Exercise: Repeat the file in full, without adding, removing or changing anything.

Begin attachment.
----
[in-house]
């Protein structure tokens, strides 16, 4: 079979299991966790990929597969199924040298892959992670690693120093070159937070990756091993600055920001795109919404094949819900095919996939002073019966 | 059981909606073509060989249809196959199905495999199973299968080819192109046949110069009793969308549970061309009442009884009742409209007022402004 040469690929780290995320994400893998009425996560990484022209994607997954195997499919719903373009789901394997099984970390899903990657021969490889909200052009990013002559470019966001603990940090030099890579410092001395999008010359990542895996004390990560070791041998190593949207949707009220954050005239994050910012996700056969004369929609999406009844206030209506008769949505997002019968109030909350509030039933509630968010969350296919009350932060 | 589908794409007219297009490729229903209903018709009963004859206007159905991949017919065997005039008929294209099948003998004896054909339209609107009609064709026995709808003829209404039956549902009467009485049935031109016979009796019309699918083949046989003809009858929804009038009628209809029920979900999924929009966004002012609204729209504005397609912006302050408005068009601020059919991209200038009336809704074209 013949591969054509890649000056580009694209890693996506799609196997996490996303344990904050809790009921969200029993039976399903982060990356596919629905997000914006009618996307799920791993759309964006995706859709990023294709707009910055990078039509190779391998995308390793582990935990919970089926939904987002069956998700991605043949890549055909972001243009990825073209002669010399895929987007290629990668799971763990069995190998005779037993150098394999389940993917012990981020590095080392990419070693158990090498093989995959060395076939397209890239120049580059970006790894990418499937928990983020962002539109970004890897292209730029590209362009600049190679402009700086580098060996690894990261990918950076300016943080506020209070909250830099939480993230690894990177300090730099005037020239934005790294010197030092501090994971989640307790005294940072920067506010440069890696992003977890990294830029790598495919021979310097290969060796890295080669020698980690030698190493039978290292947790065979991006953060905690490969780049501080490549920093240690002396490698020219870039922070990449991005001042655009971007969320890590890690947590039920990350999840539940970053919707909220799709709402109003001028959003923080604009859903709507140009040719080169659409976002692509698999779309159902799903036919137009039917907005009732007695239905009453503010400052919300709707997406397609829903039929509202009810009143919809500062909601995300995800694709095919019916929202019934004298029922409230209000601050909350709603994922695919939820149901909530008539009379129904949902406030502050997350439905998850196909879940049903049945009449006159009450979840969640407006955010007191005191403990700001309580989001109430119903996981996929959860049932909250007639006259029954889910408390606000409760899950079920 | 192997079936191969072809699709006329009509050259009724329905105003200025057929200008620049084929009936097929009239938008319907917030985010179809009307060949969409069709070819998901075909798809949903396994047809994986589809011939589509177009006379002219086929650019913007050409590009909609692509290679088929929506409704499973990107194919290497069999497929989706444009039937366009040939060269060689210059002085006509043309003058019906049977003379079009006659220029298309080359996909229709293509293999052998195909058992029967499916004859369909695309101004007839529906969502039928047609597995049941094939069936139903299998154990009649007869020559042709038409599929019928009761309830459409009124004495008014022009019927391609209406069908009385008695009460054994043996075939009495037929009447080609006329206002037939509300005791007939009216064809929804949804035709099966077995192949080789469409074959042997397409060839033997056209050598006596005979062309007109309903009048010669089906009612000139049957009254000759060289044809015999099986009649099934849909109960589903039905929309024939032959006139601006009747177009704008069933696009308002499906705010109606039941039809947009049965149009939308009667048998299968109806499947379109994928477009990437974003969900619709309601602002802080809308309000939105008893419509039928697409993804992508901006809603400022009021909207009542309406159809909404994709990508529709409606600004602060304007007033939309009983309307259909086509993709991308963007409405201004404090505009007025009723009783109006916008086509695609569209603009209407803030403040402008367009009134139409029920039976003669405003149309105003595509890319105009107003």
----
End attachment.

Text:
[in-house]
């Protein structure tokens, strides 16, 4: 079979299991966790990929597969199924040298892959992670690693120093070159937070990756091993600055920001795109919404094949819900095919996939002073019966 | 059981909606073509060989249809196959199905495999199973299968080819192109046949110069009793969308549970061309009442009884009742409209007022402004 040469690929780290995320994400893998009425996560990484022209994607997954195997499919719903373009789901394997099984970390899903990657021969490889909200052009990013002559470019966001603990940090030099890579410092001395999008010359990542895996004390990560070791041998190593949207949707009220954050005239994050910012996700056969004369929609999406009844206030209506008769949505997002019968109030909350509030039933509630968010969350296919009350932060 | 589908794409007219297009490729229903209903018709009963004859206007159905991949017919065997005039008929294209099948003998004896054909339209609107009609064709026995709808003829209404039956549902009467009485049935031109016979009796019309699918083949046989003809009858929804009038009628209809029920979900999924929009966004002012609204729209504005397609912006302050408005068009601020059919991209200038009336809704074209 013949591969054509890649000056580009694209890693996506799609196997996490996303344990904050809790009921969200029993039976399903982060990356596919629905997000914006009618996307799920791993759309964006995706859709990023294709707009910055990078039509190779391998995308390793582990935990919970089926939904987002069956998700991605043949890549055909972001243009990825073209002669010399895929987007290629990668799971763990069995190998005779037993150098394999389940993917012990981020590095080392990419070693158990090498093989995959060395076939397209890239120049580059970006790894990418499937928990983020962002539109970004890897292209730029590209362009600049190679402009700086580098060996690894990261990918950076300016943080506020209070909250830099939480993230690894990177300090730099005037020239934005790294010197030092501090994971989640307790005294940072920067506010440069890696992003977890990294830029790598495919021979310097290969060796890295080669020698980690030698190493039978290292947790065979991006953060905690490969780049501080490549920093240690002396490698020219870039922070990449991005001042655009971007969320890590890690947590039920990350999840539940970053919707909220799709709402109003001028959003923080604009859903709507140009040719080169659409976002692509698999779309159902799903036919137009039917907005009732007695239905009453503010400052919300709707997406397609829903039929509202009810009143919809500062909601995300995800694709095919019916929202019934004298029922409230209000601050909350709603994922695919939820149901909530008539009379129904949902406030502050997350439905998850196909879940049903049945009449006159009450979840969640407006955010007191005191403990700001309580989001109430119903996981996929959860049932909250007639006259029954889910408390606000409760899950079920 | 192997079936191969072809699709006329009509050259009724329905105003200025057929200008620049084929009936097929009239938008319907917030985010179809009307060949969409069709070819998901075909798809949903396994047809994986589809011939589509177009006379002219086929650019913007050409590009909609692509290679088929929506409704499973990107194919290497069999497929989706444009039937366009040939060269060689210059002085006509043309003058019906049977003379079009006659220029298309080359996909229709293509293999052998195909058992029967499916004859369909695309101004007839529906969502039928047609597995049941094939069936139903299998154990009649007869020559042709038409599929019928009761309830459409009124004495008014022009019927391609209406069908009385008695009460054994043996075939009495037929009447080609006329206002037939509300005791007939009216064809929804949804035709099966077995192949080789469409074959042997397409060839033997056209050598006596005979062309007109309903009048010669089906009612000139049957009254000759060289044809015999099986009649099934849909109960589903039905929309024939032959006139601006009747177009704008069933696009308002499906705010109606039941039809947009049965149009939308009667048998299968109806499947379109994928477009990437974003969900619709309601602002802080809308309000939105008893419509039928697409993804992508901006809603400022009021909207009542309406159809909404994709990508529709409606600004602060304007007033939309009983309307259909086509993709991308963007409405201004404090505009007025009723009783109006916008086509695609569209603009209407803030403040402008367009009134139409029920039976003669405003149309105003595509890319105009107003």